That's why it has never been simple living in South Africa. We grew up together yet lived apart, physically and mentally. I used to play with my great black friend Douw on the farm - we'd be out all day herding the cattle and sheep, we'd share the sandwiches my Mom had packed and the mealies (corn) his Mom had sent him with. Yet at the end of the day he couldn't stay over at my house the way I sometimes did with my white friends. It just wasn't done. Difficult for a young child to understand.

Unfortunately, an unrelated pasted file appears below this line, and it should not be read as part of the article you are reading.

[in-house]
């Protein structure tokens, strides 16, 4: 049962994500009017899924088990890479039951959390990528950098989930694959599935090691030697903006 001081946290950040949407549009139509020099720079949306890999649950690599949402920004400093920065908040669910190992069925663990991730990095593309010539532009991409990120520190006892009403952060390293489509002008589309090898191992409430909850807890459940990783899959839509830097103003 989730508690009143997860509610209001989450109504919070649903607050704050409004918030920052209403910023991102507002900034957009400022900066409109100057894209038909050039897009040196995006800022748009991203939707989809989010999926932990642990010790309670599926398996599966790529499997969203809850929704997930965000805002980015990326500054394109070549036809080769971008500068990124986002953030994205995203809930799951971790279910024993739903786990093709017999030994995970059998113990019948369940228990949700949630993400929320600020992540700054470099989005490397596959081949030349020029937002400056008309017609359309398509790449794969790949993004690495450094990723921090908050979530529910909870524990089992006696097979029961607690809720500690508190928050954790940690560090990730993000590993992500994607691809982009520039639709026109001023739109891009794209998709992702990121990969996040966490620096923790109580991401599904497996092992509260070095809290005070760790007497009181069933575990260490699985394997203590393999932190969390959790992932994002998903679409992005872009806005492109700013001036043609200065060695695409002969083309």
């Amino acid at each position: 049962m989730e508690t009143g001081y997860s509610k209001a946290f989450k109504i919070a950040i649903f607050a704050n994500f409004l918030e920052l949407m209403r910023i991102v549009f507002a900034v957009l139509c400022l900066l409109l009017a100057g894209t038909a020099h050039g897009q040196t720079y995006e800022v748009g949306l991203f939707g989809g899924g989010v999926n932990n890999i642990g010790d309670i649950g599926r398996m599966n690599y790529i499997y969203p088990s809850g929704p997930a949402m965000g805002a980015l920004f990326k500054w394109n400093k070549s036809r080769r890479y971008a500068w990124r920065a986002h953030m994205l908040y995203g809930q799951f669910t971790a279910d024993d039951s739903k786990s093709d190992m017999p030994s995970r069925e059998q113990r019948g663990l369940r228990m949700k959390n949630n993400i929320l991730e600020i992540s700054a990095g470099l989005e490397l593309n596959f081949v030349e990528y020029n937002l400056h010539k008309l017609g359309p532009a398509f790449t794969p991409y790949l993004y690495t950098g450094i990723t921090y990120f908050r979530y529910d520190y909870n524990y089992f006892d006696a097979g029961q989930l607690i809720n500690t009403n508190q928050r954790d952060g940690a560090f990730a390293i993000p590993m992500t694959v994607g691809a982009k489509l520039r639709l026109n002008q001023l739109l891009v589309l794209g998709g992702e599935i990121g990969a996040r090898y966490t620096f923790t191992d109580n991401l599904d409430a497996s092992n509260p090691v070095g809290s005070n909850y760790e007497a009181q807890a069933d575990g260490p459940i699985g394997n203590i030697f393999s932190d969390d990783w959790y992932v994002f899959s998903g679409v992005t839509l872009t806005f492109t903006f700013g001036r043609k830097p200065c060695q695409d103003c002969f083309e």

Still, we were taught to be very respectful of the older black people in our employ. We had to call them Oupa and Ouma (Grandpa and Grandma). I vividly remember a hiding I once got when I swore at the black woman who worked in the kitchen. Later, when we had the shop, 90 per cent of the clientele were black. That's where I learned to appreciate black music - we sold 78rpm records of the latest trend, like the Pennywhistle Kwela. We grew up in a cocoon of limited exposure to the outside world. It was decided through a Publications Control Board what books we could read and what films were deemed proper for our viewing. Television was withheld until 1976.